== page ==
Wednesday 21 January 2015

Painting Stonework - a simple tutorial

How I paint stonework.

In this Blog and in my modelling books (see links to top right of this page), I regularly comment on the importance of painting natural looking stonework. I am currently working on a project that should be featured in print sometime later this year and features both natural stonework and white-washed walls.

Here is a short post detailing how I painted the stonework.

Image One - The stonework is given an all-over basecoat of Dark Brown which is mixed from Charred Brown from Vallejo and Negro Black from Vallejo. I tend to mix both colours on the model to give a variety of different tones.

Image Two - I have picked out a couple of individual stones in both grey and Snakebite Leather and when dry, drybrushed the whole wall with grey (remember to add some brown or cream to your grey as this gives a 'warm' grey colour which is much more natural).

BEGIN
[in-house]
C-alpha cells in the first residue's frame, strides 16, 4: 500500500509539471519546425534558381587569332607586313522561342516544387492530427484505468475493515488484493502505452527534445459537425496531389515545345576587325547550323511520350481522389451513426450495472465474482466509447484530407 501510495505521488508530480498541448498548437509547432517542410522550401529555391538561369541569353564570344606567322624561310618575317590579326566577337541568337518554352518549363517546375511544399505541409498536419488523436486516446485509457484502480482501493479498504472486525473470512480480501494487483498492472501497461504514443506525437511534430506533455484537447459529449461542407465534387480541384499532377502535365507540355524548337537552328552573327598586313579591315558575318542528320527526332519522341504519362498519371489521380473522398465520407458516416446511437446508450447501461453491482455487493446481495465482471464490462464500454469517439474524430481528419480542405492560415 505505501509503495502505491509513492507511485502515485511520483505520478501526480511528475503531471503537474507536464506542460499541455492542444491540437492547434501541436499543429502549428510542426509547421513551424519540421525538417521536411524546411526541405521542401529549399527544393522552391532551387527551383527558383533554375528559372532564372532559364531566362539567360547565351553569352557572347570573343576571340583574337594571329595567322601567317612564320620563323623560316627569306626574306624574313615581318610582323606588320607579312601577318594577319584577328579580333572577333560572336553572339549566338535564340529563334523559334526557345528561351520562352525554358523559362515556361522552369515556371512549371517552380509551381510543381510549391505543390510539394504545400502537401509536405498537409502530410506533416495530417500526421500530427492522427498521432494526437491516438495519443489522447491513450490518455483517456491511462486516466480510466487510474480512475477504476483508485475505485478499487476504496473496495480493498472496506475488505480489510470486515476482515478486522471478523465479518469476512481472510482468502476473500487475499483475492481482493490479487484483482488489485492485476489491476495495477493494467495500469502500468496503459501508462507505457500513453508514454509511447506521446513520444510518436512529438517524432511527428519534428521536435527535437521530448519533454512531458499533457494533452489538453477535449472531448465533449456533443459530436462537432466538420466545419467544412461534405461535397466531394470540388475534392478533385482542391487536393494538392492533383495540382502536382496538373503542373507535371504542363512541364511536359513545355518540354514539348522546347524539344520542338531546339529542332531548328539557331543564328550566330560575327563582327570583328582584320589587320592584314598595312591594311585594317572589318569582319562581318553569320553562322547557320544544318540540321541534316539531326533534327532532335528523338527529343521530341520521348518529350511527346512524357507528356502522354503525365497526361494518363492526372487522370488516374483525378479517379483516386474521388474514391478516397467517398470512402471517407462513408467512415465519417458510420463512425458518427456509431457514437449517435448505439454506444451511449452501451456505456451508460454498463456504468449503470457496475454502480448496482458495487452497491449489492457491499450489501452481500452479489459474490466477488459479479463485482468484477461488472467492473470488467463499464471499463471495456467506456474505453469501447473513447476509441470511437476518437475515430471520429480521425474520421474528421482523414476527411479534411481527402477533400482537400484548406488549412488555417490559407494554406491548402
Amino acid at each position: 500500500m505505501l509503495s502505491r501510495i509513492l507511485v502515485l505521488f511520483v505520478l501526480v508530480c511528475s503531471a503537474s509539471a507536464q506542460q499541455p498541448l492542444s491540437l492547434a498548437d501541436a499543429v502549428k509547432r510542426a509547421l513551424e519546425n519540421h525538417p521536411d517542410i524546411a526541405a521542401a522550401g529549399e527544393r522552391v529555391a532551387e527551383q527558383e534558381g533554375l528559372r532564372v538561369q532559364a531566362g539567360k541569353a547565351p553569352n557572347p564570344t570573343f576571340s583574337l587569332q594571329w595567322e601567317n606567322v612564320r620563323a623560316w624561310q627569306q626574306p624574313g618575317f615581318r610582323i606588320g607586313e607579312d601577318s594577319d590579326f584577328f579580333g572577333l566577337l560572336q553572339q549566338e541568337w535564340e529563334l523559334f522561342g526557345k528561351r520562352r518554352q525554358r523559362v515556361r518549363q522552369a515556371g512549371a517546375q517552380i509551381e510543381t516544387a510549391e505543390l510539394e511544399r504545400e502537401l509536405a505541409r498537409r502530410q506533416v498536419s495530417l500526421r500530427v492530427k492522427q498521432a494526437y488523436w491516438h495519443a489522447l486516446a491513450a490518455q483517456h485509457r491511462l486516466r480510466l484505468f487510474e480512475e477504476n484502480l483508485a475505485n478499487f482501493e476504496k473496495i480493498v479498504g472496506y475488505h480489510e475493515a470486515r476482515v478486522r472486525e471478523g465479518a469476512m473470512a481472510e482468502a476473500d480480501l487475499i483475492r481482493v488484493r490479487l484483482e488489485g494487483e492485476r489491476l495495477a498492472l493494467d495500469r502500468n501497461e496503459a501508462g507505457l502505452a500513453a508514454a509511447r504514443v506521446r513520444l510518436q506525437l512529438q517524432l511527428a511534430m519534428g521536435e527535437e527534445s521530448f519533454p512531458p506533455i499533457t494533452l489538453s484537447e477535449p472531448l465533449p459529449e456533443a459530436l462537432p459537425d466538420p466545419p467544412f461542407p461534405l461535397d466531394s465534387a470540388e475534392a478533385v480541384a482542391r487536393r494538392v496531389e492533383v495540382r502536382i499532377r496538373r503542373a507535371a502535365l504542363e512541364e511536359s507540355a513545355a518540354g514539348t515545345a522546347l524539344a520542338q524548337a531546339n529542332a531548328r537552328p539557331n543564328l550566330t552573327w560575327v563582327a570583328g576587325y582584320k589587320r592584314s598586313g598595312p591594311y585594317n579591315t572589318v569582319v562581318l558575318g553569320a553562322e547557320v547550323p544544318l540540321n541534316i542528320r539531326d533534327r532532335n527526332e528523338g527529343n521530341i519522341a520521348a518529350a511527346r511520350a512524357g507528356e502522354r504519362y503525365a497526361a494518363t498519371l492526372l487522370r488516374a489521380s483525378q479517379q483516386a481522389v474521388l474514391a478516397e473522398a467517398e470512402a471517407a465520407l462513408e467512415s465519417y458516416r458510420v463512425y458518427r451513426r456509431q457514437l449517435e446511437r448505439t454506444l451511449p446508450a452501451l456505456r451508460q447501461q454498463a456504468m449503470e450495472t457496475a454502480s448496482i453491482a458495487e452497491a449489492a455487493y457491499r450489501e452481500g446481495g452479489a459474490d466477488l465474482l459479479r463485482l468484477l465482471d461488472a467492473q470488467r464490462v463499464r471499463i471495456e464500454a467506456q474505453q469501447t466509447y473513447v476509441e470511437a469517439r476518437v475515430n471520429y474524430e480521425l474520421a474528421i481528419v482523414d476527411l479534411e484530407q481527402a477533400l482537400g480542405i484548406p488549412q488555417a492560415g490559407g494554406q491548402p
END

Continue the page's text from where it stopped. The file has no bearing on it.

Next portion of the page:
This is done three or four times, picking out the odd stone and then drybrushing with lighter and lighter colours until you have this effect.

Image Three - I have washed the stonework with a very dilute dirty brown to highlight the courses.

Image Four - More drybrushing and defining the white-washed walls. I have also washed the stonework and white-washed walls with some more dilute dirty brown.

Image Five - Stonework finished, walls finished, woodwork finished and groundwork finished.

I hope that you agree that this 'natural' stonework colour is better than a simple Black/White or Grey drybrush. You should also be able to see how I tend to paint the base of the walls on my models slightly darker on the lower portions and lighter the further up the wall I go.

Image Six - The important shot. These are the paints used during this tutorial.

I hope that this helps.



Bedford said...


Great informative article. I'm going to be painting up Grand Manners Teutonic inspired 13th Century Castle for Lion Rampant so this tutorial should come in very handy.


Thanos said...

A very useful tutorial.
Thanks for sharing Tony. :)

Suber said...

Beautiful. Pretty nice tutorial, I find it definitely most interesting, thank you!